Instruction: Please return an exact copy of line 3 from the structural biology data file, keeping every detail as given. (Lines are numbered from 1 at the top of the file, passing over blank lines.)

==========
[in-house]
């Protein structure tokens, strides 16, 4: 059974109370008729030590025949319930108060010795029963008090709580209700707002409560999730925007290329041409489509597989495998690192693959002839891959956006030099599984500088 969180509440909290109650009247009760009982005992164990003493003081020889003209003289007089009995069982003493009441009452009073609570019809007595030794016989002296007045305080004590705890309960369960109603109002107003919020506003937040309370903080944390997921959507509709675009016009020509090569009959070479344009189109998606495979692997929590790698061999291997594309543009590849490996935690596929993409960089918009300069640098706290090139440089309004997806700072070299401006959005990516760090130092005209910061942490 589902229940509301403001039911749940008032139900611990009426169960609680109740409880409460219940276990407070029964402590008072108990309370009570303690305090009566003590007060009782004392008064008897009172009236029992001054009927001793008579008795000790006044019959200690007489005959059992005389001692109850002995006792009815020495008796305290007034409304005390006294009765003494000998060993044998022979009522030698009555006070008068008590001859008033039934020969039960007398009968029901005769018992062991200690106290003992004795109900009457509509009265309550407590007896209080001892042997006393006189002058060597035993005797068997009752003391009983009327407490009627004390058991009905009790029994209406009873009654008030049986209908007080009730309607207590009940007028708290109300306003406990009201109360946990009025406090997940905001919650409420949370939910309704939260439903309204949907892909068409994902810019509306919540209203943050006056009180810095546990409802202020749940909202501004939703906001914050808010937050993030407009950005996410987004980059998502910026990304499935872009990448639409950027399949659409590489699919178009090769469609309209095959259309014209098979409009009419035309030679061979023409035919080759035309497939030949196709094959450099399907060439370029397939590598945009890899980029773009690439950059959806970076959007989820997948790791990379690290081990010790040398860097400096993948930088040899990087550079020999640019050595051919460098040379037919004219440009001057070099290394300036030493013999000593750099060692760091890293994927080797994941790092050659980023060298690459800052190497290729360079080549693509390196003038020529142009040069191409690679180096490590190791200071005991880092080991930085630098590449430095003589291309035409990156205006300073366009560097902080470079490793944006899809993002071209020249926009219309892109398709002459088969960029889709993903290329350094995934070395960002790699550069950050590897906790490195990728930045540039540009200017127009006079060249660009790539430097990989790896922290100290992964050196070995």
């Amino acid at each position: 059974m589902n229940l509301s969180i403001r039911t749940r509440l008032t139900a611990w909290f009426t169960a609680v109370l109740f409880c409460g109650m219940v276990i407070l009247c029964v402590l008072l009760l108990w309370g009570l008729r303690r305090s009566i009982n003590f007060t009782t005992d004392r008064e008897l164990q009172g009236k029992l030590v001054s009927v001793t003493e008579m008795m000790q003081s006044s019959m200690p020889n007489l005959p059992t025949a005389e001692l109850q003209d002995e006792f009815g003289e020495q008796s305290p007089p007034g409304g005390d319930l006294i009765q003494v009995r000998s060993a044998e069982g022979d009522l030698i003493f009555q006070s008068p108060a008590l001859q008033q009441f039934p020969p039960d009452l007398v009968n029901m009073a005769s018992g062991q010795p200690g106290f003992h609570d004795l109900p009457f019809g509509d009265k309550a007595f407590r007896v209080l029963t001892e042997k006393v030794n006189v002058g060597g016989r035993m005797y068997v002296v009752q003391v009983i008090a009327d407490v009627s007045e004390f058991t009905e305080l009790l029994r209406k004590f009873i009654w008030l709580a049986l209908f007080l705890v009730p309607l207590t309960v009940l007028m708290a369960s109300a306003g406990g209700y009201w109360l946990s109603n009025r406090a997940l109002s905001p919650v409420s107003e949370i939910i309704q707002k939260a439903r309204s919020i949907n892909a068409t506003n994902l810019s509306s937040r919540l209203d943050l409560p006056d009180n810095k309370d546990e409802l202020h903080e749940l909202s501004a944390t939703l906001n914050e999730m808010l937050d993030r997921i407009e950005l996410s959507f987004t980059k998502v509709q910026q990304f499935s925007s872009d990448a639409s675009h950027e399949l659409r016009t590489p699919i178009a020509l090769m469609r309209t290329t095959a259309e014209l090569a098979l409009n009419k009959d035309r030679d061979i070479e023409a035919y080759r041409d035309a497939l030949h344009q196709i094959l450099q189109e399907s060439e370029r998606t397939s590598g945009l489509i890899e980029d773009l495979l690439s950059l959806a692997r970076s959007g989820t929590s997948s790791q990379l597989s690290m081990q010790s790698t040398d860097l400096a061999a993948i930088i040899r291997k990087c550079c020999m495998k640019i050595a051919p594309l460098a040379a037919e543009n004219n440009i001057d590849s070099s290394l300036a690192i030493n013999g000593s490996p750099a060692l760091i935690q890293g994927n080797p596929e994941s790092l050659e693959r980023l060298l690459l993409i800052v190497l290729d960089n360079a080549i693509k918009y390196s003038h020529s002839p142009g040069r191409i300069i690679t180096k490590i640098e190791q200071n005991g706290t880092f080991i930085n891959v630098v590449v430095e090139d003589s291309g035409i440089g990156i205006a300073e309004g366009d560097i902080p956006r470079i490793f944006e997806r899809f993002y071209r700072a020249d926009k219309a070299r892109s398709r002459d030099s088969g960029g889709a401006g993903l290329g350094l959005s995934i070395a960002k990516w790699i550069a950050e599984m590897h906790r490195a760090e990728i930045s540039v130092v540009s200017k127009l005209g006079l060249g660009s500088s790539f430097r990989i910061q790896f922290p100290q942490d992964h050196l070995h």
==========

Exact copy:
């Amino acid at each position: 059974m589902n229940l509301s969180i403001r039911t749940r509440l008032t139900a611990w909290f009426t169960a609680v109370l109740f409880c409460g109650m219940v276990i407070l009247c029964v402590l008072l009760l108990w309370g009570l008729r303690r305090s009566i009982n003590f007060t009782t005992d004392r008064e008897l164990q009172g009236k029992l030590v001054s009927v001793t003493e008579m008795m000790q003081s006044s019959m200690p020889n007489l005959p059992t025949a005389e001692l109850q003209d002995e006792f009815g003289e020495q008796s305290p007089p007034g409304g005390d319930l006294i009765q003494v009995r000998s060993a044998e069982g022979d009522l030698i003493f009555q006070s008068p108060a008590l001859q008033q009441f039934p020969p039960d009452l007398v009968n029901m009073a005769s018992g062991q010795p200690g106290f003992h609570d004795l109900p009457f019809g509509d009265k309550a007595f407590r007896v209080l029963t001892e042997k006393v030794n006189v002058g060597g016989r035993m005797y068997v002296v009752q003391v009983i008090a009327d407490v009627s007045e004390f058991t009905e305080l009790l029994r209406k004590f009873i009654w008030l709580a049986l209908f007080l705890v009730p309607l207590t309960v009940l007028m708290a369960s109300a306003g406990g209700y009201w109360l946990s109603n009025r406090a997940l109002s905001p919650v409420s107003e949370i939910i309704q707002k939260a439903r309204s919020i949907n892909a068409t506003n994902l810019s509306s937040r919540l209203d943050l409560p006056d009180n810095k309370d546990e409802l202020h903080e749940l909202s501004a944390t939703l906001n914050e999730m808010l937050d993030r997921i407009e950005l996410s959507f987004t980059k998502v509709q910026q990304f499935s925007s872009d990448a639409s675009h950027e399949l659409r016009t590489p699919i178009a020509l090769m469609r309209t290329t095959a259309e014209l090569a098979l409009n009419k009959d035309r030679d061979i070479e023409a035919y080759r041409d035309a497939l030949h344009q196709i094959l450099q189109e399907s060439e370029r998606t397939s590598g945009l489509i890899e980029d773009l495979l690439s950059l959806a692997r970076s959007g989820t929590s997948s790791q990379l597989s690290m081990q010790s790698t040398d860097l400096a061999a993948i930088i040899r291997k990087c550079c020999m495998k640019i050595a051919p594309l460098a040379a037919e543009n004219n440009i001057d590849s070099s290394l300036a690192i030493n013999g000593s490996p750099a060692l760091i935690q890293g994927n080797p596929e994941s790092l050659e693959r980023l060298l690459l993409i800052v190497l290729d960089n360079a080549i693509k918009y390196s003038h020529s002839p142009g040069r191409i300069i690679t180096k490590i640098e190791q200071n005991g706290t880092f080991i930085n891959v630098v590449v430095e090139d003589s291309g035409i440089g990156i205006a300073e309004g366009d560097i902080p956006r470079i490793f944006e997806r899809f993002y071209r700072a020249d926009k219309a070299r892109s398709r002459d030099s088969g960029g889709a401006g993903l290329g350094l959005s995934i070395a960002k990516w790699i550069a950050e599984m590897h906790r490195a760090e990728i930045s540039v130092v540009s200017k127009l005209g006079l060249g660009s500088s790539f430097r990989i910061q790896f922290p100290q942490d992964h050196l070995h």